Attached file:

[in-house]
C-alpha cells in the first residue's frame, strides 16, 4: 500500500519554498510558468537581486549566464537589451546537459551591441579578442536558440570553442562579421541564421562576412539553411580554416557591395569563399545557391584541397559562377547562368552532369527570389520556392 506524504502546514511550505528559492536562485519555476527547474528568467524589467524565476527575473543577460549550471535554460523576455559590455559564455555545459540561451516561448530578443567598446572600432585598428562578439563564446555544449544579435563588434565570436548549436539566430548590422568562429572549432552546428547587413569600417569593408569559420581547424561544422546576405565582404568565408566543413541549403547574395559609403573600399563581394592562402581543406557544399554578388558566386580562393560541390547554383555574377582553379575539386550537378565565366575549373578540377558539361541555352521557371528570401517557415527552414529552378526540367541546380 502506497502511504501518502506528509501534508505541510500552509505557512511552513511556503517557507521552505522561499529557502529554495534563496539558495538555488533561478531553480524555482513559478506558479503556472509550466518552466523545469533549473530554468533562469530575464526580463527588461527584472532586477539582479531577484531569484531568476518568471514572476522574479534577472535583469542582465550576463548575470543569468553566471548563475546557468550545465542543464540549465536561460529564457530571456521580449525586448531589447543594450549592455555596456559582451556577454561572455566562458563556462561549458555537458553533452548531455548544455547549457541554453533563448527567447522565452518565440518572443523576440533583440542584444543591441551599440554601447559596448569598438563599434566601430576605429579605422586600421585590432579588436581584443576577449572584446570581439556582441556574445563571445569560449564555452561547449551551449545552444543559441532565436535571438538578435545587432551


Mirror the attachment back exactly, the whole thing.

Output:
[in-house]
C-alpha cells in the first residue's frame, strides 16, 4: 500500500519554498510558468537581486549566464537589451546537459551591441579578442536558440570553442562579421541564421562576412539553411580554416557591395569563399545557391584541397559562377547562368552532369527570389520556392 506524504502546514511550505528559492536562485519555476527547474528568467524589467524565476527575473543577460549550471535554460523576455559590455559564455555545459540561451516561448530578443567598446572600432585598428562578439563564446555544449544579435563588434565570436548549436539566430548590422568562429572549432552546428547587413569600417569593408569559420581547424561544422546576405565582404568565408566543413541549403547574395559609403573600399563581394592562402581543406557544399554578388558566386580562393560541390547554383555574377582553379575539386550537378565565366575549373578540377558539361541555352521557371528570401517557415527552414529552378526540367541546380 502506497502511504501518502506528509501534508505541510500552509505557512511552513511556503517557507521552505522561499529557502529554495534563496539558495538555488533561478531553480524555482513559478506558479503556472509550466518552466523545469533549473530554468533562469530575464526580463527588461527584472532586477539582479531577484531569484531568476518568471514572476522574479534577472535583469542582465550576463548575470543569468553566471548563475546557468550545465542543464540549465536561460529564457530571456521580449525586448531589447543594450549592455555596456559582451556577454561572455566562458563556462561549458555537458553533452548531455548544455547549457541554453533563448527567447522565452518565440518572443523576440533583440542584444543591441551599440554601447559596448569598438563599434566601430576605429579605422586600421585590432579588436581584443576577449572584446570581439556582441556574445563571445569560449564555452561547449551551449545552444543559441532565436535571438538578435545587432551